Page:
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Andrew Mason was recently fired as CEO of Groupon
(GRPN - Snapshot Report). His final act
was to write a goodbye to his former coworkers in which he joked
around. Suggesting that he was headed to a fat farm and compare
the job of CEO to a video game was probably not what investors
wanted to hear.
The question in my head was what should investors do now?
I decided to take a look back a CEO's that were fired or pushed
out or quit and see how the stock acted. Does the change at the
top warrant a short term trading buy or maybe even a long term
First To Mind
The first CEO that came to mind was Vikram Pandit of
(C - Analyst Report) who was pushed out
on October 16 when the stock was $39 and change. At the time, the
move was quite shocking, and investors did not rush to buy the
stock. Instead the stock sold off for several weeks and bottomed
out at $34.39 in the first week of December. From that point on,
though, the stock has not really looked back and was as high as
$44.50 back on February 19.
Investors decided that the company was in good hands with new CEO. And by good hands I mean all six of them. Three guys are in to do the work of one, but the measure that trumps all measures is share performance, and it has been good since early December.
Has been in the news for all sorts of reasons lately. The founder
was looking to take the whole company private and management
recently took big steps to no longer be a showroom for online
But if you rewind the story by to April 1, 2012 you get some
insight into how the snowball started rolling. The CEO at the
time was Brian Dunn and he quit amid a personal scandal. The
company moved to bring in some fresh blood and they went all the
way to France to pick up Hubert Joly. Since Dunn left, all the
issues have been just too much for investors to stomach and
(BBY - Analyst Report) is down around
Best Buy and Citigroup are two stocks that are not likely going to
tell us too much about how Groupon might behave following a CEO
change. For the next two, I will focus in on tech stocks.
Both have had a relatively poor history of late when it comes to
leadership, and both think they have found the answer with who is
in place now.
Competition and a Scandal
Mark Hurd left the CEO office in August 2010 following a
scandal, the board huddled together to find a replacement that
would help address the needs company. Competition was coming from
Dell and Apple and a vision was needed to guide the company. Leo
Apotheker took over but held the position for about a year before
he too was removed and replaced by Meg Whitman.
Meg Whitman joined eBay in March 1998 and helped grow the company
to a multi-billion dollar enterprise. She left the company in
November 2007, just months after a shoving incident with a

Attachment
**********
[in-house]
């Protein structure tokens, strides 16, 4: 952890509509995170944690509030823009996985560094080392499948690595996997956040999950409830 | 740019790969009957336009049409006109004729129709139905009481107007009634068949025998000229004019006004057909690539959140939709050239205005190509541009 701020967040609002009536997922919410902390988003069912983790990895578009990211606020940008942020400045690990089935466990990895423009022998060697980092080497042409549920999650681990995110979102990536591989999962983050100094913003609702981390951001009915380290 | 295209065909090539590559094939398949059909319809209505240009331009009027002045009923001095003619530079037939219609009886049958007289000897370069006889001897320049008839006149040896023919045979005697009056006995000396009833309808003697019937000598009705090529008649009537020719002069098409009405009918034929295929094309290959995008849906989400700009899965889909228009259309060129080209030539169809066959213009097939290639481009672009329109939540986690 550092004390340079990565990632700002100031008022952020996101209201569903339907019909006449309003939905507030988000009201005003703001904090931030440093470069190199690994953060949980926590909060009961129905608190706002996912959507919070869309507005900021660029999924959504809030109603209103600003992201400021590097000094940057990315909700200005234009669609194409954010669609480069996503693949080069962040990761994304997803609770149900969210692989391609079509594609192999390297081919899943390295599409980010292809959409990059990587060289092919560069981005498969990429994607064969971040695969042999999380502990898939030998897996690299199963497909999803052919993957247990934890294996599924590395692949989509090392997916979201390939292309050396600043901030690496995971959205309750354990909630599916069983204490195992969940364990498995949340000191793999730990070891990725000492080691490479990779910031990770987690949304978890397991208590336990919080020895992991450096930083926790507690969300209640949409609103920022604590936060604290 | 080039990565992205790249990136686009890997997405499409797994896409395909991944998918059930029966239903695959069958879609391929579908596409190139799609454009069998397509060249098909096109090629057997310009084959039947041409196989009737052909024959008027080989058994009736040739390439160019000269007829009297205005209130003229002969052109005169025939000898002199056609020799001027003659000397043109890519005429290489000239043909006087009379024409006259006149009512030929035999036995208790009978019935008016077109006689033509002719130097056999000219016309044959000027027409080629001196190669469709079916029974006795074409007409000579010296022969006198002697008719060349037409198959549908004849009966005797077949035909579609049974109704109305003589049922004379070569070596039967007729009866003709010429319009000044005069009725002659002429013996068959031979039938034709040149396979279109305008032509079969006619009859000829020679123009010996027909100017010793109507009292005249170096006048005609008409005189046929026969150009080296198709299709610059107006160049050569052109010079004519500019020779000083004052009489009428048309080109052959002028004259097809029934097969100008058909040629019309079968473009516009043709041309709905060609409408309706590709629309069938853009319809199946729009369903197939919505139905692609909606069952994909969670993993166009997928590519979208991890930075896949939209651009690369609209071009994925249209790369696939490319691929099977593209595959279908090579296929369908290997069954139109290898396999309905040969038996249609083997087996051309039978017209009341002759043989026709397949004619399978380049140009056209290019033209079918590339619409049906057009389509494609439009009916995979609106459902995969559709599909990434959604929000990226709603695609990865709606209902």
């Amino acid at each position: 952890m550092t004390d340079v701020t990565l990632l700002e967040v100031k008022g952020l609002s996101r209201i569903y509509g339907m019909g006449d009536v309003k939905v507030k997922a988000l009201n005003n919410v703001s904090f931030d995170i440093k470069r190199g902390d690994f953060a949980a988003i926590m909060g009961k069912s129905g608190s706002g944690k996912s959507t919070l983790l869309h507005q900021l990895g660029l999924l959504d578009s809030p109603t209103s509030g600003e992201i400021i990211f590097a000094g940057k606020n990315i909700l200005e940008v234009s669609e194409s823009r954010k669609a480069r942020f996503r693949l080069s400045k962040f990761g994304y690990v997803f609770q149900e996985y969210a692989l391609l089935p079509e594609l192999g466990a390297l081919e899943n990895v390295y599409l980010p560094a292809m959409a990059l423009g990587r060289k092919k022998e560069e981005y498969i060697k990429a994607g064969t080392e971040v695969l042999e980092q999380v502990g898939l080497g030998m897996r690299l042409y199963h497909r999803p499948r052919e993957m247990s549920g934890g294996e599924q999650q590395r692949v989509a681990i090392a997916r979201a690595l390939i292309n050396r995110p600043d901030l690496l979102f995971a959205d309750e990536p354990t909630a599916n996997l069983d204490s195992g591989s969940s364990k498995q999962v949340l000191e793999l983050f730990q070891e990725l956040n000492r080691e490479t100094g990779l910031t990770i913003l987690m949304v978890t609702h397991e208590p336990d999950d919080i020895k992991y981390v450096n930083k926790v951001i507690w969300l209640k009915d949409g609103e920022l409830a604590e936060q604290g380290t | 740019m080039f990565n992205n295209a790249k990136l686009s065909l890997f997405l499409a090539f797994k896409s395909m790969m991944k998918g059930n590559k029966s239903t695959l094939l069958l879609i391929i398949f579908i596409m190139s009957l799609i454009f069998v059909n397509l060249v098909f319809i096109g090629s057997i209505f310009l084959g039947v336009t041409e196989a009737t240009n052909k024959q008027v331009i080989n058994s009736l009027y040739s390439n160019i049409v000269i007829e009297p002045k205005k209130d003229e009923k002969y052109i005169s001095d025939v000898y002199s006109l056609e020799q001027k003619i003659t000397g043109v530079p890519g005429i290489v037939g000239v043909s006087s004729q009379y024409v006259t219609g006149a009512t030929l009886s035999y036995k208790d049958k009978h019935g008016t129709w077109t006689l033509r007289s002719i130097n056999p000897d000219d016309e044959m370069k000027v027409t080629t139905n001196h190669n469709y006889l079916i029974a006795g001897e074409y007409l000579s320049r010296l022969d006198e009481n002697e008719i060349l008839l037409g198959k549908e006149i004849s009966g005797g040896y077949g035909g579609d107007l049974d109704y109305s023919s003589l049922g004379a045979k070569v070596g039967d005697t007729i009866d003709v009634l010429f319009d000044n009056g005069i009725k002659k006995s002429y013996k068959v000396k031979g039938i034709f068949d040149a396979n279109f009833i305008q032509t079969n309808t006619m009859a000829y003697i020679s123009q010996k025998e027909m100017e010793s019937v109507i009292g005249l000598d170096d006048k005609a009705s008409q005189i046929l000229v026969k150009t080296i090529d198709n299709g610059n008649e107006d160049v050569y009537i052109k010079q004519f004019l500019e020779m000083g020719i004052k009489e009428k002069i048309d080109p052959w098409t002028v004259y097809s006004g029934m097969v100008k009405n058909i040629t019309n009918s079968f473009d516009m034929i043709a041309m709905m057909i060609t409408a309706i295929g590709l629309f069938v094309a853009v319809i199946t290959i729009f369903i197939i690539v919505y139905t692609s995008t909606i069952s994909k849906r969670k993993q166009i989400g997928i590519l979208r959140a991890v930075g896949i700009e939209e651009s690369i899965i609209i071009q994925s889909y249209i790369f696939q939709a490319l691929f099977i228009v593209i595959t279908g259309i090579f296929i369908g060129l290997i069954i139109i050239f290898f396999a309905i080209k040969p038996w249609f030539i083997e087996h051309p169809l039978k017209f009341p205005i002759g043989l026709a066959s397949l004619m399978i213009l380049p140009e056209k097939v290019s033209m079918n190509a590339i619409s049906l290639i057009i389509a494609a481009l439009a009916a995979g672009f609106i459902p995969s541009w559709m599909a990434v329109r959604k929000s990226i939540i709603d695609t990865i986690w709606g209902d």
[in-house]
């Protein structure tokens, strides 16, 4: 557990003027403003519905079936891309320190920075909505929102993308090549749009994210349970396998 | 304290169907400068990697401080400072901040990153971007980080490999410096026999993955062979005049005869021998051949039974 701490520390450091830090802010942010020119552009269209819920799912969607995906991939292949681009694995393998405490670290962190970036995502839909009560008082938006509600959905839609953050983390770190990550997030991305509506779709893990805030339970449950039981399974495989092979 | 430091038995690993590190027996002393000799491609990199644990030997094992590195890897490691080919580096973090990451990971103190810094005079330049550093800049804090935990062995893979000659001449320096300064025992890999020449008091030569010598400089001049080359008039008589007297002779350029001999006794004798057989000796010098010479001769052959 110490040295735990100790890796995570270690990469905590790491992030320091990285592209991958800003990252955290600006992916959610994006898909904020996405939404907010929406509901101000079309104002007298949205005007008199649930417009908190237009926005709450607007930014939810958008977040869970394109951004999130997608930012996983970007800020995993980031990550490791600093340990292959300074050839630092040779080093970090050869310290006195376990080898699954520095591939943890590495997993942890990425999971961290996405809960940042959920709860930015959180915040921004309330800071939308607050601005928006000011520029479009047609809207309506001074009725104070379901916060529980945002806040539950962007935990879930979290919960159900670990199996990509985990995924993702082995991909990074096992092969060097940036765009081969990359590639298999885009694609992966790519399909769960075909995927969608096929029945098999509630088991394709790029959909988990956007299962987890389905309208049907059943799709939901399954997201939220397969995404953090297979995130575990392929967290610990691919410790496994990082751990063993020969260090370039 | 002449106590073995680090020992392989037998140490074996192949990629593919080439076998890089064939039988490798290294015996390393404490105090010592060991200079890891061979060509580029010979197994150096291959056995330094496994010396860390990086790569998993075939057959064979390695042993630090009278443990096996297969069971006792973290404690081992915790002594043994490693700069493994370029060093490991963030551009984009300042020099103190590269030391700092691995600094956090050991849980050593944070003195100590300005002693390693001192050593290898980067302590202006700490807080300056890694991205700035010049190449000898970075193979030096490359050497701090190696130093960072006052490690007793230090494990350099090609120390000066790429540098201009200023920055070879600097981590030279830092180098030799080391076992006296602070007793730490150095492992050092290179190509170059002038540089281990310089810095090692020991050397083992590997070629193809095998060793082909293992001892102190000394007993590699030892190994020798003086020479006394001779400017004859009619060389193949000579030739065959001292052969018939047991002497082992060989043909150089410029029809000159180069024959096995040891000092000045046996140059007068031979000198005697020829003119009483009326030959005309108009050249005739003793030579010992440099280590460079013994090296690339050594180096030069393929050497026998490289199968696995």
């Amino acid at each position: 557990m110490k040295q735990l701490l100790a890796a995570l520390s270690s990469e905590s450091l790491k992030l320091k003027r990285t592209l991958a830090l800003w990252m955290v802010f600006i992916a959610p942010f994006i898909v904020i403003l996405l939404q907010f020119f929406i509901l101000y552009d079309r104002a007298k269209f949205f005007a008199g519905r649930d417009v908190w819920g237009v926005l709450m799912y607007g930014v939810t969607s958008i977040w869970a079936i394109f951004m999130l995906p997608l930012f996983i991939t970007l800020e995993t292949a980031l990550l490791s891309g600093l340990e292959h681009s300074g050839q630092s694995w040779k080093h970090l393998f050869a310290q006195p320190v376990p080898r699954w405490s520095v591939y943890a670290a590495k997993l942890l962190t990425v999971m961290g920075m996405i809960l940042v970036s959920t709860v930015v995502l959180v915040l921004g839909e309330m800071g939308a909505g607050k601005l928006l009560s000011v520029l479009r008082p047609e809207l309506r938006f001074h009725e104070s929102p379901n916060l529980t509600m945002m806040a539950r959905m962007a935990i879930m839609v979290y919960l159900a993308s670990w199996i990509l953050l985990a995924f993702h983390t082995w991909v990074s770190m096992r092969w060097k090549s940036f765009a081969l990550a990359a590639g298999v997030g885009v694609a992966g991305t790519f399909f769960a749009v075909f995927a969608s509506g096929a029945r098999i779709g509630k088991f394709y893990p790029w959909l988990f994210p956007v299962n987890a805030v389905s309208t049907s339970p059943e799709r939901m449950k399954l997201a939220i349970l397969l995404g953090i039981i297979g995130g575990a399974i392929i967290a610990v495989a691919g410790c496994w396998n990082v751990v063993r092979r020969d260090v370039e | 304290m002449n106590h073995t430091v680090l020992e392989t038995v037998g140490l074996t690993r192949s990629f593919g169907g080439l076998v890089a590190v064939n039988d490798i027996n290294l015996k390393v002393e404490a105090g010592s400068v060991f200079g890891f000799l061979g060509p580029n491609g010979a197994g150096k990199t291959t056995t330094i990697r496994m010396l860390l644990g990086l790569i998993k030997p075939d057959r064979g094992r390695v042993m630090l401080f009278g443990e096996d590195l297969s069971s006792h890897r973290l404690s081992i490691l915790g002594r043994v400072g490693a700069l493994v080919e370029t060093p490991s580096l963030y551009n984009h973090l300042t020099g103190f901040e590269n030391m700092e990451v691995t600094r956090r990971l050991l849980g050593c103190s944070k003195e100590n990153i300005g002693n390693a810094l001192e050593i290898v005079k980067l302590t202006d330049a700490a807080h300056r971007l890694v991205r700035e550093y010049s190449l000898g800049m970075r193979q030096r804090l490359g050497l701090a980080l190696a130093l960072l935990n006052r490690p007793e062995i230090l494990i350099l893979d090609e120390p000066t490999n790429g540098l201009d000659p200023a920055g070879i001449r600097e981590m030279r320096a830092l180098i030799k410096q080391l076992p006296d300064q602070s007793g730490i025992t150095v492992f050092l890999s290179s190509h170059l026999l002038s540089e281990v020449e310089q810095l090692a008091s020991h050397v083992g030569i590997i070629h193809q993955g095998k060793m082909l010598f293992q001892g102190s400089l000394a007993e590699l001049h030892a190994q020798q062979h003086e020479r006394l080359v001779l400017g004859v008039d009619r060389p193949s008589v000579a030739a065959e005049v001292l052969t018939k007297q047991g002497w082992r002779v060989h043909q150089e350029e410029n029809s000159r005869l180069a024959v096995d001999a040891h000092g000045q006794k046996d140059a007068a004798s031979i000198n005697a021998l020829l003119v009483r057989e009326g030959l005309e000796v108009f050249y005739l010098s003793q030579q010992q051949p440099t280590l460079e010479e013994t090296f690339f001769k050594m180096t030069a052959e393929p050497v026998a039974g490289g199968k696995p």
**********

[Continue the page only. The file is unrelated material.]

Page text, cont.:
subordinate. A few years later Meg reportedly spent $144 million
of her own money on a failed run for governor of California. She
quickly rebound and was added to the board of Hewlett-Packard
(HPQ - Analyst Report).
During her tenure of about a year and a half, the stock started
out looking like it was the right move. After the February 16
2012, high of $29.89, the stock plunged to a November 21 low of
$11.94, a drop of 60%. But that low point was the time to buy as
the stock has since rebounded 68.7% to $20.15.
Fifth CEO in Three Years
(YHOO - Analyst Report) has had a
difficult past few years. Co-Founder Jerry Yang was replaced by
Carol Bartz, who was replaced by Tim Morse, who was replaced by
Scott Thompson, who was replaced Ross Levinson. The merry go
round came to a halt on July 16, 2012 when Marissa Mayer was named
Investors have really given a full vote of confidence. The stock
is up roughly 40% since the Wausau, Wisconsin native took charge
of the chronically troubled internet company.
Mayer has several hurdles in front of her, such as loss of search
share and a poorly performing agreement with Microsoft. One
positive she has going for her is that the road to monetization of
the Alibaba asset has been mostly cleared. As long as the M&A
team doesn't work from home, they should be ok.
Groupon lost its only CEO, and is now in a state of flux. Co-
Founder and board chairman Eric Lefkosfsky is sharing CEO duties
with Ted Leonsis, in a move that resembles the Citigroup shift.
Will these two stay on in this role or will they look for someone
else? No matter what happens next, we will be watching and in the
end, we will root for everyone to succeed. I will especially root
for Mr. Mason in his effort to restore his health and move
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